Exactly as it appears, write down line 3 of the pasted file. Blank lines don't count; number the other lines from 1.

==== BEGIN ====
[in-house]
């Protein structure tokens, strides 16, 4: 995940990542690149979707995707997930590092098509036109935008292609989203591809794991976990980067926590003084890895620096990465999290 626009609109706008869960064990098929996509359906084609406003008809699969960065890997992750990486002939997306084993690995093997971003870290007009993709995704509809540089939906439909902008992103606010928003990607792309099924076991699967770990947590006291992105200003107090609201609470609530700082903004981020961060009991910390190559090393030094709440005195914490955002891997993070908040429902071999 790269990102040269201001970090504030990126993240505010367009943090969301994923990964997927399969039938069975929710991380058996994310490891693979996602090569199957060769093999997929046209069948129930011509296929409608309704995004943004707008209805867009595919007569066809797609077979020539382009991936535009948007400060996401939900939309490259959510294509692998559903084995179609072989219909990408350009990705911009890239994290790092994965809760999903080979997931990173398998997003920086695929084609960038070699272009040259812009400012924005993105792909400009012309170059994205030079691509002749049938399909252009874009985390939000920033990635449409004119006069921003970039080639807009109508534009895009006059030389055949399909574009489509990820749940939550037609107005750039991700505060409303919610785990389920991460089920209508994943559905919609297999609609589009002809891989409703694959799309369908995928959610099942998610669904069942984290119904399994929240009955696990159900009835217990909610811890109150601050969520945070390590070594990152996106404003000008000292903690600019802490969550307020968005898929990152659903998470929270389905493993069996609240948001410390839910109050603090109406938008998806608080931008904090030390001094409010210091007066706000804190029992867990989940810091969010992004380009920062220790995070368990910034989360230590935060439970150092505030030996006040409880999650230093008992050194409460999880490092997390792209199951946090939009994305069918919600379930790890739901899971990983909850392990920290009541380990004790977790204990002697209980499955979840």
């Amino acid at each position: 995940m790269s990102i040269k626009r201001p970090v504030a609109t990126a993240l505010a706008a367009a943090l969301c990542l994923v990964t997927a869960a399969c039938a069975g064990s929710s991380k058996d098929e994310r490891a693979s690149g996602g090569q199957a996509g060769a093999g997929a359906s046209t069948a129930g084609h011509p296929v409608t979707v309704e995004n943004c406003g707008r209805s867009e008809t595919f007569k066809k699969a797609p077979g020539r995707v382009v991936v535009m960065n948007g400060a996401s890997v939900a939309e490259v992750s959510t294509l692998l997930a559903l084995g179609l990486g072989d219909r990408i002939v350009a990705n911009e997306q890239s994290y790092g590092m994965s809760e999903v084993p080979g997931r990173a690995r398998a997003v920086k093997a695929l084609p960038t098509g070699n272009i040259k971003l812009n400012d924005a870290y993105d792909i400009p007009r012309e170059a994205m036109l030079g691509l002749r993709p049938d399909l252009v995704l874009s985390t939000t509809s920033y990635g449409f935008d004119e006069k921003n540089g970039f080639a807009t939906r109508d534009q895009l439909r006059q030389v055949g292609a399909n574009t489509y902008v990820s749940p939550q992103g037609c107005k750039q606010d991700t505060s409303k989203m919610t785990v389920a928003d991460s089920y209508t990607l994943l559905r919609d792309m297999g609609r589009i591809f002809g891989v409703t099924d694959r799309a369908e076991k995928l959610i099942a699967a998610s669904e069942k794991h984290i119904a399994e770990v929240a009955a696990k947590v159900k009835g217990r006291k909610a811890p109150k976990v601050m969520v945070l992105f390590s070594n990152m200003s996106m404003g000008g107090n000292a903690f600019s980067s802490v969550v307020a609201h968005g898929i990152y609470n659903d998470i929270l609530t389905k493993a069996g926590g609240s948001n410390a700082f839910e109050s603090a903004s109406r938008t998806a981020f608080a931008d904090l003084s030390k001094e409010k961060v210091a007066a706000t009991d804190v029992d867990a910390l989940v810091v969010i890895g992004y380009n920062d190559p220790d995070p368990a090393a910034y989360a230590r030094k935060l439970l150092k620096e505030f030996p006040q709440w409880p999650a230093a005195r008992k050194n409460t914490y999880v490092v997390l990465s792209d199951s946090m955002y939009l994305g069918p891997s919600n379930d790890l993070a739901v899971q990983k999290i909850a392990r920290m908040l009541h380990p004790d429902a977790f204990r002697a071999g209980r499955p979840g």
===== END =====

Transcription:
């Amino acid at each position: 995940m790269s990102i040269k626009r201001p970090v504030a609109t990126a993240l505010a706008a367009a943090l969301c990542l994923v990964t997927a869960a399969c039938a069975g064990s929710s991380k058996d098929e994310r490891a693979s690149g996602g090569q199957a996509g060769a093999g997929a359906s046209t069948a129930g084609h011509p296929v409608t979707v309704e995004n943004c406003g707008r209805s867009e008809t595919f007569k066809k699969a797609p077979g020539r995707v382009v991936v535009m960065n948007g400060a996401s890997v939900a939309e490259v992750s959510t294509l692998l997930a559903l084995g179609l990486g072989d219909r990408i002939v350009a990705n911009e997306q890239s994290y790092g590092m994965s809760e999903v084993p080979g997931r990173a690995r398998a997003v920086k093997a695929l084609p960038t098509g070699n272009i040259k971003l812009n400012d924005a870290y993105d792909i400009p007009r012309e170059a994205m036109l030079g691509l002749r993709p049938d399909l252009v995704l874009s985390t939000t509809s920033y990635g449409f935008d004119e006069k921003n540089g970039f080639a807009t939906r109508d534009q895009l439909r006059q030389v055949g292609a399909n574009t489509y902008v990820s749940p939550q992103g037609c107005k750039q606010d991700t505060s409303k989203m919610t785990v389920a928003d991460s089920y209508t990607l994943l559905r919609d792309m297999g609609r589009i591809f002809g891989v409703t099924d694959r799309a369908e076991k995928l959610i099942a699967a998610s669904e069942k794991h984290i119904a399994e770990v929240a009955a696990k947590v159900k009835g217990r006291k909610a811890p109150k976990v601050m969520v945070l992105f390590s070594n990152m200003s996106m404003g000008g107090n000292a903690f600019s980067s802490v969550v307020a609201h968005g898929i990152y609470n659903d998470i929270l609530t389905k493993a069996g926590g609240s948001n410390a700082f839910e109050s603090a903004s109406r938008t998806a981020f608080a931008d904090l003084s030390k001094e409010k961060v210091a007066a706000t009991d804190v029992d867990a910390l989940v810091v969010i890895g992004y380009n920062d190559p220790d995070p368990a090393a910034y989360a230590r030094k935060l439970l150092k620096e505030f030996p006040q709440w409880p999650a230093a005195r008992k050194n409460t914490y999880v490092v997390l990465s792209d199951s946090m955002y939009l994305g069918p891997s919600n379930d790890l993070a739901v899971q990983k999290i909850a392990r920290m908040l009541h380990p004790d429902a977790f204990r002697a071999g209980r499955p979840g």